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Saturday, July 6, 2013

What Makes People Creepy?


Horrible Horrific Terrible

Trayvon Martin said that a "creepy ass cracka" was following him. 

Let's think how Trayvon Martin must have perceived some strange guy (George Zimmerman) tracking him at night in the rain - like prey.

Highlighted below are reasons why the word "creepy" is key to Trayvon Martin's defense. Excerpts are taken from the academic paper "On the Nature of Creepiness".

The number at the end is the "factor loading", which is explain on page 10 and 11 of the report.


“When I meet someone that seems creepy . . .


  • I am sure that the person intends to harm me (.691)
  • I am uncomfortable because I cannot predict how he or she will behave (.718)

On Creepiness


  • I feel anxious (.756)
  • I believe that he or she is intentionally hiding something from me (.509)"

George Zimmerman never told Trayvon Martin that he was a neighborhood watchman - which would likely have diffused the situation.

When Trayvon asked George if he had a problem. George had the opportunity to speak to Trayvon as a fellow human being. Instead, George reached for something in his pocket, which from Trayvon's perspective could have been a gun or pepper spray. It may have actually been the gun which would have prompted Trayvon to stand his ground and knock Zimmerman down. 

The following things were believed to be true of a creepy person:


  • They make us fear fearful/anxious
  • Creepiness resides in the individual more than in his/her behavior 
  • We think they may have a sexual interest in us
  • They are creepy when they exhibit multiple “symptoms” of creepiness rather than just one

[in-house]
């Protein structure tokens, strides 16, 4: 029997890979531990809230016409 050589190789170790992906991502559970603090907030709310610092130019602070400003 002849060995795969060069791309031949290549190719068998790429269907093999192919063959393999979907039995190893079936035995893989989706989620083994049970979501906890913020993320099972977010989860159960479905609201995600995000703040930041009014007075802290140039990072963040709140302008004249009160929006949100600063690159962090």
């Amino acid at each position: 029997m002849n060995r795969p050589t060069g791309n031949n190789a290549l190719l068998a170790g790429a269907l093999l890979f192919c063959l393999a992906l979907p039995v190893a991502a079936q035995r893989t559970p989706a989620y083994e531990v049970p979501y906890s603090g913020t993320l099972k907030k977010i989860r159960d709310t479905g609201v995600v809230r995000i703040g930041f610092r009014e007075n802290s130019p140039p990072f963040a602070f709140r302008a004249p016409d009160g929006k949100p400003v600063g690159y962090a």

• The expected intimacy and frequency of interaction with the person moderates perceptions of creepiness
  • Creepy people are unable to change, but they do not necessarily have bad intentions

For assessing the likelihood that a creepy person described by one’s trusted friend would display a particular behavior or possess a particular physical characteristic, here are the key findings:


  • The person stood too close to your friend (.509)
  • The person had greasy hair (.582)
  • The person had a peculiar smile (.546)
  • The person had bulging eyes (.563)
  • The person had long fingers (.503)
  • The person had unkempt hair (.609)
  • The person had very pale skin (.566)
  • The person had bags under his or her eyes (.599)
  • The person was dressed oddly (.601)
  • The person licked his or her lips frequently (.580)
  • The person was wearing dirty clothes (.571)
  • The person laughed at unpredictable times (.546)
  • The person made it nearly impossible for your friend to leave the conversation without appearing rude (.500)
  • The person relentlessly steered the conversation toward one topic (.519) 


Additional findings in the paper 


  • Correlations with age
  • Creepiness of hobbies



For a list of all sorts of creepy things check the notes under the about tab on the video (from the YouTube page). 




This study attempted to uncover the cues that are used to label someone as “Creepy” and to identify the basic elements of creepiness. An international sample of 1,341 individuals (1029 females, 312 males; ages 18-77, M(SD) =28.97 (11.34)) responded to an online survey about creepiness. The results revealed that males are perceived as creepier than females and that females are more likely to associate sexual threat with creepiness. Nonverbal behaviors and characteristics associated with unpredictability are also predictors of creepiness, as are some occupations and hobbies. The results are consistent with the hypothesis that being “creeped out” is an evolved adaptive emotional response to ambiguity about the presence of threat that enables us to maintain vigilance during times of uncertainty.
Published by: http://academia.edu/
Date published: January, 2013

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